It’s so important we try to do the best that we can. Just be a good person. Kindness is very underestimated. People believe in records. People ask me, like: “Oh did you climb this? How fast did you climb it?”, instead of asking: “Did you meet nice people on this mountain?” That is important to me and that is my memory. Another thing is that people are saying that all the biggest problem we have here, whether it is climate change or epidemics or COVID or poverty or cancer. All these things. No, it’s none of the above. The problem is us. Because without us, nature would not have all these problems. So, we wouldn’t have all these problems if we wouldn’t live the way we do. We have created most of these situations. So that’s why I think it’s very, very important to understand that we are the result of our actions. What we have done the last few 100 years, has resulted in the way that we are fighting problems today. I remember I was sitting next to this woman during a conference, she planted a few million trees in Africa. She won the Nobel Peace Prize. And I said: “Aren’t you afraid that humans will destroy nature?” And she looked at me: “Humans will never destroy nature, because well, when nature feels threatened, we’re out. It’s like don’t gamble with Mother Nature.” If we are seen as some kind of pest or some kind of problem we’re out in a second. We can never destroy anything, but we can destroy ourselves. And that would be very sad, because we are a very unique species.
I mean that’s why we talk about the force of nature, right? When we see how small we are when a storm is coming. We need to take care that humans are not only connected to their mobile phones.
Well, you see I think that is going to be a thing that is hard to take away. Because I think we stepped into new life where we are connected to the digital world. The question is more: how do we disconnect from the digital world?
I don’t think that we can live a life without a connection through the Internet. I think that we are far too involved. We cannot even book a ticket. We cannot even book a room. But: does my phone need to be besides me when I sleep? No. If I have lunch with you, why do I need my phone on the table? What is it that cannot wait? The moment when we start to realise that we can disconnect from it, that’s when we can live in balance. That’s why I’m so interested mixing top-notch technologies and the old wisdom of the tribes. How can we mix these things? How can we still keep the information that we had for tens of thousands of years? How to live in nature? How to use plants? How to use energies?
If I listen to your stories and what you just shared with me, is there anything you’re afraid of?
I’m afraid of Artificial Intelligence. I’m afraid that we are moving too fast. I’m afraid that we are giving the technical world its own choices to take decisions for us. You cannot show love through technology. You cannot show feelings through that. You can simulate them. You cannot create what Beethoven or Mozart created. You can create similar things. In 50 years in our lifetime, there will be no more tribes, which means that all of the knowledge, all of the things that we have been having for tens of thousands of years, are gone and we will never get it back again. You remember the fires in Alexandria, the library that burned down? Well that’s all gone. It’s like thousands of books, from Da Vinci or whoever, with information and wisdom, maybe philosophies, maybe mathematical studies, maybe evolutionary things in biology, astrology, all that is gone. So now we’re in the same position with the tribes. We can save them, or we can let them perish and be gone forever. The only way for us to survive our future is to go back and re-learn our past. We need to let nature find its way back to us. And I’m afraid also that in schools, they don’t teach kids how to collaborate and be creative together. Creativity is something that’s very important that technology cannot teach us.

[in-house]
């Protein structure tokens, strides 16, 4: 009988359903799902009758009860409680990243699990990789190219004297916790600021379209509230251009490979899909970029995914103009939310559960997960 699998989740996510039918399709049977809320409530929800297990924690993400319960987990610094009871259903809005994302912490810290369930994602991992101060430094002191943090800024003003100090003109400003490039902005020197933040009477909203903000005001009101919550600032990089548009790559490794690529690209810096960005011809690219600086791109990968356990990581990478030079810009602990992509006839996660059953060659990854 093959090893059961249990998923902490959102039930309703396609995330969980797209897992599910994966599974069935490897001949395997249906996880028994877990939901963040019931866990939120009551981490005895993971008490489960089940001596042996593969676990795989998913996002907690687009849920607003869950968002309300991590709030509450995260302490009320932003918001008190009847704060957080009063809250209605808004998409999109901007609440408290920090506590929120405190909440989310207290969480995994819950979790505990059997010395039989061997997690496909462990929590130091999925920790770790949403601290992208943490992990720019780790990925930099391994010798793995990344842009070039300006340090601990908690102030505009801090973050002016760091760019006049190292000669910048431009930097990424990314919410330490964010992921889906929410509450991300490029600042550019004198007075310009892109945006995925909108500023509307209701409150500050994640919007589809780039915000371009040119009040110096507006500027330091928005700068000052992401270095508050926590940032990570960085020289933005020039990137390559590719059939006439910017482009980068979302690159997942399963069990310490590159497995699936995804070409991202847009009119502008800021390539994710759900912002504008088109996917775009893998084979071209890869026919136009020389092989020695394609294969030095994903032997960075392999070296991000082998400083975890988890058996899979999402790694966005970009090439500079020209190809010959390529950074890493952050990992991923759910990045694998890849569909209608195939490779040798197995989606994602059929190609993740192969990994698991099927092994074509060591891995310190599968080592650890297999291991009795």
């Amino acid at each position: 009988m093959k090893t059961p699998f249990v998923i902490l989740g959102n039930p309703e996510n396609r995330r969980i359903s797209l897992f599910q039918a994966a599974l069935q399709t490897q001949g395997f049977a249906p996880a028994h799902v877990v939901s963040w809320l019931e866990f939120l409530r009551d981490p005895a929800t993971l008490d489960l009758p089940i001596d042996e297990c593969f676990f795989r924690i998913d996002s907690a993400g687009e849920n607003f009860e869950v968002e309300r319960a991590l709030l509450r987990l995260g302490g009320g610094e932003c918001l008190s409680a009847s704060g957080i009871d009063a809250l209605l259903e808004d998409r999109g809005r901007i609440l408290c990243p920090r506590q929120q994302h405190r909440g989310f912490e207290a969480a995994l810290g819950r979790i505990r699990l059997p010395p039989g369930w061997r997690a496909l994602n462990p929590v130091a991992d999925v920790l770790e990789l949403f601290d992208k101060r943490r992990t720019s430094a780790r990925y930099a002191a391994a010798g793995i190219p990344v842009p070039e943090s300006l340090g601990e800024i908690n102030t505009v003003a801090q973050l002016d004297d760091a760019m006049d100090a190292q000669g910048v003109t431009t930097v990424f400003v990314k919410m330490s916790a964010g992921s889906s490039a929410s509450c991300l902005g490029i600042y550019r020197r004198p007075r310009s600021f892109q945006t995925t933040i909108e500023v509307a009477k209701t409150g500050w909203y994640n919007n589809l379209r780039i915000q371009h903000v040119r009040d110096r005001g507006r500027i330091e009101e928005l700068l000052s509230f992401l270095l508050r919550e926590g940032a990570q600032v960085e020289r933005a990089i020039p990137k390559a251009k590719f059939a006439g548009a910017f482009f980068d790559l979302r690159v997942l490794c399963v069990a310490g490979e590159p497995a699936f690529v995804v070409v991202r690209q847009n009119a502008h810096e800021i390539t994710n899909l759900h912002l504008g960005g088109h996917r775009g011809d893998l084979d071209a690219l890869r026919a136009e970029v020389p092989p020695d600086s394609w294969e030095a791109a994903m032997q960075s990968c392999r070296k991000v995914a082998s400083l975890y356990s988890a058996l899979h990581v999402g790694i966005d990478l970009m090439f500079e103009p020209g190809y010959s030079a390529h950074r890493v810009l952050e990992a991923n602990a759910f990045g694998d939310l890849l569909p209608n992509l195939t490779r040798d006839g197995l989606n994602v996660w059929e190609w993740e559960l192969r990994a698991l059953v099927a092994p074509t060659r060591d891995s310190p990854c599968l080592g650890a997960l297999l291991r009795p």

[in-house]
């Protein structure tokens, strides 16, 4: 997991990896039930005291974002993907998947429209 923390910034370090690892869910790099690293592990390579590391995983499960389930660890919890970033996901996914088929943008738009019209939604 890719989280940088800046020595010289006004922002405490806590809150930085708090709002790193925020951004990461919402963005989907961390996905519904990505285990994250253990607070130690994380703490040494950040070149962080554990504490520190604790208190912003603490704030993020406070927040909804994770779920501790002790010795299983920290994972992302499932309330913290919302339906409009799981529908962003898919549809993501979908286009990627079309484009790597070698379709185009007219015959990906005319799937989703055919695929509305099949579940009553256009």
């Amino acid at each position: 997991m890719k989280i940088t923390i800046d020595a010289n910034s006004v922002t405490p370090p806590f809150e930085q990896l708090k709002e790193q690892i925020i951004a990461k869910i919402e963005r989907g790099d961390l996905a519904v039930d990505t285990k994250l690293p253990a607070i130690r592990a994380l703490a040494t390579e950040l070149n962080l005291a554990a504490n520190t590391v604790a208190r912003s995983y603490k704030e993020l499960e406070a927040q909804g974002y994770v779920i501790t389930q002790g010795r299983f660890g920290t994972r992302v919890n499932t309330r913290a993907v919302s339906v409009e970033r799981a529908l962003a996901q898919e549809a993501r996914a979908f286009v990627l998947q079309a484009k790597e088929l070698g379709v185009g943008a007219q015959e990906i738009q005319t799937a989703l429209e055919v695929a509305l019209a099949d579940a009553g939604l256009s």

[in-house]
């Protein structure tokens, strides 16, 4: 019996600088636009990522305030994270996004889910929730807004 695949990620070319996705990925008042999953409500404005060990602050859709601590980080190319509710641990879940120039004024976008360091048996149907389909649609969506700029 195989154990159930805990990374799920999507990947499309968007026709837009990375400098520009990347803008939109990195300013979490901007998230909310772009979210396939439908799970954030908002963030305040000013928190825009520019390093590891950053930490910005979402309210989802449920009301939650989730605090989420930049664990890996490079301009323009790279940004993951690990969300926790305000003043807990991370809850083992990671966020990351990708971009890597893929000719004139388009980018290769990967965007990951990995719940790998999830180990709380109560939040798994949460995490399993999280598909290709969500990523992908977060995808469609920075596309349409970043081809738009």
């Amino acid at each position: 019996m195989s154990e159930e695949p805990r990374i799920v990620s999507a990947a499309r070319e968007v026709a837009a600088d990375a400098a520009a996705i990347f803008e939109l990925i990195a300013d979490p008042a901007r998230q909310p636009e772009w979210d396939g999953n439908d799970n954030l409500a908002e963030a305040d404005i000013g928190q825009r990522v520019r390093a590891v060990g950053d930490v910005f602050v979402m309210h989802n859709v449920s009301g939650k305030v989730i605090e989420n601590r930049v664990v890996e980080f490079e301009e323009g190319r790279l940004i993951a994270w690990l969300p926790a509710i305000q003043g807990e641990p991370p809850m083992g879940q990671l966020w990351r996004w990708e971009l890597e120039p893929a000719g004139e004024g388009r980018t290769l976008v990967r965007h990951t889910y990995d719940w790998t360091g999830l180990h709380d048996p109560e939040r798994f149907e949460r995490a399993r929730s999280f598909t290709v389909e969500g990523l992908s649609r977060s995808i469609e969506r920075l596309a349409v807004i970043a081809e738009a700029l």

What gives you wisdom in times of drama?
So when I was climbing my first mountain, Mount Denali in Alaska, I wanted to gather all the facts and information that I could have to climb this mountain. So I started to read all the books about how to climb the mountain, and I read about all the success stories. This guy climbed it in 21 days, this guy in 18 days. Yeah, but I want to know about the failures, where are the screw ups? So I started to study all the expeditions that didn’t make it. Somebody died, they got stuck in a storm, or they had the wrong gear, whatever. I started to interview old expeditions that never made it for half a year. And that became my greatest knowledge when climbing this mountain. Not that I knew what to do, but I knew what not to do, at least. So that was the most important thing. You can follow the same procedure for an organisation, a company or a relationship. So try to learn from other people’s mistakes because: that’s evolution. That’s the way nature works, and well, we are here today because of two billion screw ups! So I promised myself, I want to do as many mistakes as I possibly can in my life. Win and you win, lose – and you learn.
More information about Johan Ernst Nilson: #johanernst @ instagram